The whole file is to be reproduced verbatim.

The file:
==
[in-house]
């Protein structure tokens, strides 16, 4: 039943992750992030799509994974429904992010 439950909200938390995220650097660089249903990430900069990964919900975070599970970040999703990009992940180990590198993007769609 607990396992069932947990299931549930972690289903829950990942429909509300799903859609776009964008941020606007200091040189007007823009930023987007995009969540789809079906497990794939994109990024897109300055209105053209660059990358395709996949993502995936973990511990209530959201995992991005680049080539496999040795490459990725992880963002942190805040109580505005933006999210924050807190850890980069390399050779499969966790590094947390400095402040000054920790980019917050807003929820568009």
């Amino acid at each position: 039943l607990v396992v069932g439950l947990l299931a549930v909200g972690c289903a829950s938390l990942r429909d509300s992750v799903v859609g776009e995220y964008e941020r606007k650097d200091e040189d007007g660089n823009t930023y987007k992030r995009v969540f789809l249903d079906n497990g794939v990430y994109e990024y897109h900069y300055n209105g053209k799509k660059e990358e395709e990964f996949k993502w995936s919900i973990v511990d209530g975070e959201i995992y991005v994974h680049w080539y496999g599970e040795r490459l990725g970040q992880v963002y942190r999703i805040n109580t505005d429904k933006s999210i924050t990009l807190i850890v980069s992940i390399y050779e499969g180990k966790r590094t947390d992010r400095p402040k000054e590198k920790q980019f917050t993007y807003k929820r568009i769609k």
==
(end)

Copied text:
[in-house]
């Protein structure tokens, strides 16, 4: 039943992750992030799509994974429904992010 439950909200938390995220650097660089249903990430900069990964919900975070599970970040999703990009992940180990590198993007769609 607990396992069932947990299931549930972690289903829950990942429909509300799903859609776009964008941020606007200091040189007007823009930023987007995009969540789809079906497990794939994109990024897109300055209105053209660059990358395709996949993502995936973990511990209530959201995992991005680049080539496999040795490459990725992880963002942190805040109580505005933006999210924050807190850890980069390399050779499969966790590094947390400095402040000054920790980019917050807003929820568009």
């Amino acid at each position: 039943l607990v396992v069932g439950l947990l299931a549930v909200g972690c289903a829950s938390l990942r429909d509300s992750v799903v859609g776009e995220y964008e941020r606007k650097d200091e040189d007007g660089n823009t930023y987007k992030r995009v969540f789809l249903d079906n497990g794939v990430y994109e990024y897109h900069y300055n209105g053209k799509k660059e990358e395709e990964f996949k993502w995936s919900i973990v511990d209530g975070e959201i995992y991005v994974h680049w080539y496999g599970e040795r490459l990725g970040q992880v963002y942190r999703i805040n109580t505005d429904k933006s999210i924050t990009l807190i850890v980069s992940i390399y050779e499969g180990k966790r590094t947390d992010r400095p402040k000054e590198k920790q980019f917050t993007y807003k929820r568009i769609k």